…save your pity. There are no victors and no vanquished in this game, only a temporary clash of personal interests. Hopefully, Edo voters will eventually decide who they want. Hopefully. Whichever way it goes, I’m almost certain that Oshiomhole and Obaseki would patch it up when their interests align again in future.


I goofed, but may be just a little, because this is not how the story ends.

In January, I predicted that the chairman of the All Progressives Congress (APC), Adams Oshiomhole, and his protege and governor of Edo State, Godwin Obaseki, would drag themselves to the brink, but that just when everyone thinks they’ll fall off the edge, they would stop to avoid mutually assured destruction.

They got to the brink all right, but just when the APC primaries screening committee headed by one Jonathan Ayuba, a professor of History at the Nasarawa State University, pushed Obaseki over the edge, the governor somehow grabbed the chairman by the hem of his gabardine pants.

Both men are now in a freefall, with no bungee cord to ensure a safe landing. While Oshiomhole’s fate hangs in the balance after an Appeal Court ruling reaffirmed his removal as chairman, Obaseki is in a political no-man’s-land, after announcing his resignation from the APC shortly before the court ruling.

The only thing that is guaranteed apart from a mutually assured destruction, is that this will either be the beginning of the end of godfathers in politics or the day when their godsons will learn to live with the yoke forever. All bets are off.

Anyone without a dog in the fight should be careful to take sides, because this is not how the story ends. If all the king’s horses and all the king’s men manage to stitch the shattered pieces of Humpty Dumpty together again, Oshiomhole and Obaseki may well sit together over a beer, look back at the current hubris, have a good laugh and then bury the hatchet in the back of their foot soldiers.

The first thing every politician learns is that politics is quite a game. And in this game, as the famous black U.S. Congressman, William Clay, once said, there are no permanent enemies, and no permanent friends, only permanent interests. Of course, this sounds so Machiavellian it smells like an endorsement of situational ethics.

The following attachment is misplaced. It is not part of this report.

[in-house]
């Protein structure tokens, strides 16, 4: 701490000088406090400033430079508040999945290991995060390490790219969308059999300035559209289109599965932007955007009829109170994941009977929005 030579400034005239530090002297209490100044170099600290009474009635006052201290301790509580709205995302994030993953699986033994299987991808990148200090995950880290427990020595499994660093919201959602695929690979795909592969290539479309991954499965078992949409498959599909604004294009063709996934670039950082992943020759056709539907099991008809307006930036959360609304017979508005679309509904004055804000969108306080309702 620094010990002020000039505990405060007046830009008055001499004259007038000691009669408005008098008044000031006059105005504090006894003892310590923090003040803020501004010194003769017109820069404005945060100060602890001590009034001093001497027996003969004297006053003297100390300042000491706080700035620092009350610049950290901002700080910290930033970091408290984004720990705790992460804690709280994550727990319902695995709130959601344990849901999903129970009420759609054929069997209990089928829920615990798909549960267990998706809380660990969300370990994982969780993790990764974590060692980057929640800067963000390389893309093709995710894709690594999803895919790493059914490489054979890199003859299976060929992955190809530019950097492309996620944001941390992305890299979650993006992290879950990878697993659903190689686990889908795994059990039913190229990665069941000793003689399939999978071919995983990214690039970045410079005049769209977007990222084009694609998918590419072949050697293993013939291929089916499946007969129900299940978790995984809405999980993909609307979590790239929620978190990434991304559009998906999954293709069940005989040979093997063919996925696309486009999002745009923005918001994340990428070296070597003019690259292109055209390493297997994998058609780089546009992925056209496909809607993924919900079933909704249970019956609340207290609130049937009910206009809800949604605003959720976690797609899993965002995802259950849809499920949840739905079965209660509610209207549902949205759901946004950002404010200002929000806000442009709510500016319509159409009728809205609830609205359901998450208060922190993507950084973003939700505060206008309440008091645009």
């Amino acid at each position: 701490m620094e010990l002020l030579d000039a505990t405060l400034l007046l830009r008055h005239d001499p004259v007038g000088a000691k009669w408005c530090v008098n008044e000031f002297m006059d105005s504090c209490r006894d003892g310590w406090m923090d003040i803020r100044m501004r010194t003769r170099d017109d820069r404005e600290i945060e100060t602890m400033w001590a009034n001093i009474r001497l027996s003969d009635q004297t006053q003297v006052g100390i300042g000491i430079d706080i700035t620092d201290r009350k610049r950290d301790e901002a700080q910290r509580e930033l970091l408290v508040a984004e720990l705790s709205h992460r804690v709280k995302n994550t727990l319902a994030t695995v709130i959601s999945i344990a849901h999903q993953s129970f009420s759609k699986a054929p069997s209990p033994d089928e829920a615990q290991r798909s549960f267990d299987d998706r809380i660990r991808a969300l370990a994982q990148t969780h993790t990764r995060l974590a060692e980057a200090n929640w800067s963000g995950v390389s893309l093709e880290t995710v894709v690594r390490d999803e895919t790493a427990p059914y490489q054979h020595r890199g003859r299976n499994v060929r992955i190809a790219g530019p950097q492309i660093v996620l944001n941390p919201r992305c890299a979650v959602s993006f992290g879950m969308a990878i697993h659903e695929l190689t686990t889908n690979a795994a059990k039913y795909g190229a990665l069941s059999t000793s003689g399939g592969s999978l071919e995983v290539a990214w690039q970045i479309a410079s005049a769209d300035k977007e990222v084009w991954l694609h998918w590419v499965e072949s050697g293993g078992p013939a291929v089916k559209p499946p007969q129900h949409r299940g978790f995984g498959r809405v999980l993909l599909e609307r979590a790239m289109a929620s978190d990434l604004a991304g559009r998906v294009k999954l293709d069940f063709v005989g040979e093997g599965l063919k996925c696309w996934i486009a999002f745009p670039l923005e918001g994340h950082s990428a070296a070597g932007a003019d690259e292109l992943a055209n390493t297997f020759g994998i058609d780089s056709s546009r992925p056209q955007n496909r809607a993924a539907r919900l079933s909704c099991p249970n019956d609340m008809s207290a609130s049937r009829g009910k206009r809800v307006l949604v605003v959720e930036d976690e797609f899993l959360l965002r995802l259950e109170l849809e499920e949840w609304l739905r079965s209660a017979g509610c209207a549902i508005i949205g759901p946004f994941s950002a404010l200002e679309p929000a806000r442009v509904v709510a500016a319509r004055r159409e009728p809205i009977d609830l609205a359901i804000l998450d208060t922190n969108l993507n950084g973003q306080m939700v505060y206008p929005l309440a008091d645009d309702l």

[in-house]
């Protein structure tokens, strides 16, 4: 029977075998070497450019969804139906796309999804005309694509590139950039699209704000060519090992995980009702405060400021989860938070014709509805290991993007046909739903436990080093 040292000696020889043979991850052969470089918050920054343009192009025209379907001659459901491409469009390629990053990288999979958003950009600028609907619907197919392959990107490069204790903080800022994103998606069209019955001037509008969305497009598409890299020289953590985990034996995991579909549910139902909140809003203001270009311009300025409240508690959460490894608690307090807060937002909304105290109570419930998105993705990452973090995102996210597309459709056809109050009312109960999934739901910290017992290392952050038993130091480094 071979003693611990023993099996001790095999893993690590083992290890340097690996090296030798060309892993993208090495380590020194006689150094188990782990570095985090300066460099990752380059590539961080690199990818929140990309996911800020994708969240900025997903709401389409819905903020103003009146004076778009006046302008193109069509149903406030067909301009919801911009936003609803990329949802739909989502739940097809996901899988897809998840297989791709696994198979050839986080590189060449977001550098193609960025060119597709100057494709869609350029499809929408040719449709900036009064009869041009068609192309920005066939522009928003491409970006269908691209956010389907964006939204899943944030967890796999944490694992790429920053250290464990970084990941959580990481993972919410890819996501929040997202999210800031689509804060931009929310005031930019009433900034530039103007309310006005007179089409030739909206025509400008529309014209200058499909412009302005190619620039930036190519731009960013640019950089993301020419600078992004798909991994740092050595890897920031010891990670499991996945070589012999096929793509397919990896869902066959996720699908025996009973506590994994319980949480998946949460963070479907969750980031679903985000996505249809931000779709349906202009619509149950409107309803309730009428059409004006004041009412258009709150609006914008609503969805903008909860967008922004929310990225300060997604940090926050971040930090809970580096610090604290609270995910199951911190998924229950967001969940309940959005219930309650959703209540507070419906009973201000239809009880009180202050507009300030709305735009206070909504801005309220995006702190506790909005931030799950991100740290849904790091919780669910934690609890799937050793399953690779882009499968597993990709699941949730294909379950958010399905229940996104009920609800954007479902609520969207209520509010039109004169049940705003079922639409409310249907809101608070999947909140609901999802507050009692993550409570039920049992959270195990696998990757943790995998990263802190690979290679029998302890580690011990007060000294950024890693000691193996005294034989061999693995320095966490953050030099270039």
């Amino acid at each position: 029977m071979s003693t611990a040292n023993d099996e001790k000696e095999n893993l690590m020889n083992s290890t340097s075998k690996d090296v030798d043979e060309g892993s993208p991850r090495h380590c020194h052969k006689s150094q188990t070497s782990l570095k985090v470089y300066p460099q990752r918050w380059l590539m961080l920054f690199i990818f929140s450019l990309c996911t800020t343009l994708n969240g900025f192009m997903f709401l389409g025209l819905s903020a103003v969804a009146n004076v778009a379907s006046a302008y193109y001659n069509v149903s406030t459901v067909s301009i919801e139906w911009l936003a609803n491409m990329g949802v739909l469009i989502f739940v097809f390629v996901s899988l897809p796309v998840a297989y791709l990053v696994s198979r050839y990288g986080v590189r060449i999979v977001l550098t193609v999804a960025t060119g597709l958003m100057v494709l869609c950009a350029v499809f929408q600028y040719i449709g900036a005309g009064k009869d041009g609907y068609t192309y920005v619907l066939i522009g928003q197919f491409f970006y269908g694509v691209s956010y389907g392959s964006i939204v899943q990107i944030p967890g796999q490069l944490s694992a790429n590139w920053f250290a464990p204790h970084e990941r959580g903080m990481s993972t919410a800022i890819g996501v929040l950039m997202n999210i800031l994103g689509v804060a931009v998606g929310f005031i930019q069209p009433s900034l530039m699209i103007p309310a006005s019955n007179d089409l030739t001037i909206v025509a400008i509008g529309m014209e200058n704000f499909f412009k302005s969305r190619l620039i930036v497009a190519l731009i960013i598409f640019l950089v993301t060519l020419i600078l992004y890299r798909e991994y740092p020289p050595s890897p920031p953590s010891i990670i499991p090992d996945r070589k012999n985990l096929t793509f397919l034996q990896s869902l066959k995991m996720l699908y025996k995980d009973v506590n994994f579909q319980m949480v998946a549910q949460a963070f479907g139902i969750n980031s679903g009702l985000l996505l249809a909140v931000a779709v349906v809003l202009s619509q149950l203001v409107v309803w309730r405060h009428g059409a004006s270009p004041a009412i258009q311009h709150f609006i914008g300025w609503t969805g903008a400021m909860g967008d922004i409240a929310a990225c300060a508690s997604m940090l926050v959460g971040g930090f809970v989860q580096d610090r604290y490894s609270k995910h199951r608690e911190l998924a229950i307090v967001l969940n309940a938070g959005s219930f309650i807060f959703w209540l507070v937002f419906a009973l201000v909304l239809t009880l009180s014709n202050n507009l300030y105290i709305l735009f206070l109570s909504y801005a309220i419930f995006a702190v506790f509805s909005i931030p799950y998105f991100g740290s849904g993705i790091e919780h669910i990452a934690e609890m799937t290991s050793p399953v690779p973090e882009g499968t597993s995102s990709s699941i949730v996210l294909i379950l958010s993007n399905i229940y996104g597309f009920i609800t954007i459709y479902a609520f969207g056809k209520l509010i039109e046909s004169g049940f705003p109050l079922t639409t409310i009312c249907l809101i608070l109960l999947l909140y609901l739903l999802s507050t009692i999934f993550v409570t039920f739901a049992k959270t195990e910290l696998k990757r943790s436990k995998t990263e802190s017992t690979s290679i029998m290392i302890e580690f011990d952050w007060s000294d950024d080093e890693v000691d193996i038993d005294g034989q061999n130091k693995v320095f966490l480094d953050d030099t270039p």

It shouldn’t be. It’s simply caveat emptor, a warning sign to naive supporters on both sides, who in spite of numerous fairly recent examples in our stunningly opportunistic political space, still refuse to lend themselves common sense. Yet, the cautionary tale of surrogacy politics has a fairly long history to make fools wise.

We saw it between former President Olusegun Obasanjo and his deputy, Vice President Atiku Abubakar. When things fell apart between them, there was no name that Obasanjo did not call Atiku, to which the latter was also obliged to respond in kind.

But after all said and done and after all the missiles were thrown and explosives flung across acres of media space, both men have finally found love. They found where their common interest lies and buried the long knives in the back of their foolish errand boys.

I didn’t even need to go outside Edo State to find examples of how political long knives can be valuable weapons of war in bad times and yet tools of mutual comfort when politicians find, as they invariably do, that they need one another more than their supporters are often genuinely misled to believe.


It happened between Kaduna State governor, Nasir El-Rufai and President Muhammadu Buhari, though both were members of different political parties at the time. El-Rufai, a dangerous friend to have and a visceral enemy to keep, said Buhari was so out-of-date that he did not know the difference between a Blackberry phone and a Blackberry fruit.

Those who thought it was a wicked joke teased him to recant, but El-Rufai said he meant it. The damage was so lasting that even after they made up and joined the same party, Buhari’s campaign organisation had to dress him up in a suit with a bow tie to prove that he is a modern man.

Here’s the lesson: After reconciliation, Buhari and El-Rufai have been so close that a number of those who considered themselves insiders at the height of the dispute have been left out in the cold.

Former Governor Olagunsoye Oyinlola and his successor, Rauf Aregbesola, fell out, fell in, and fell out again, as their interests collided and aligned in the pursuit of their political ambition and the ambition of their parties. At a stage, Senator Iyiola Omisore, a most unlikely ally in any genuine progressive camp, even joined at the hip with “progressives” in the APC to wrest Osun from the Peoples Democratic Party (PDP).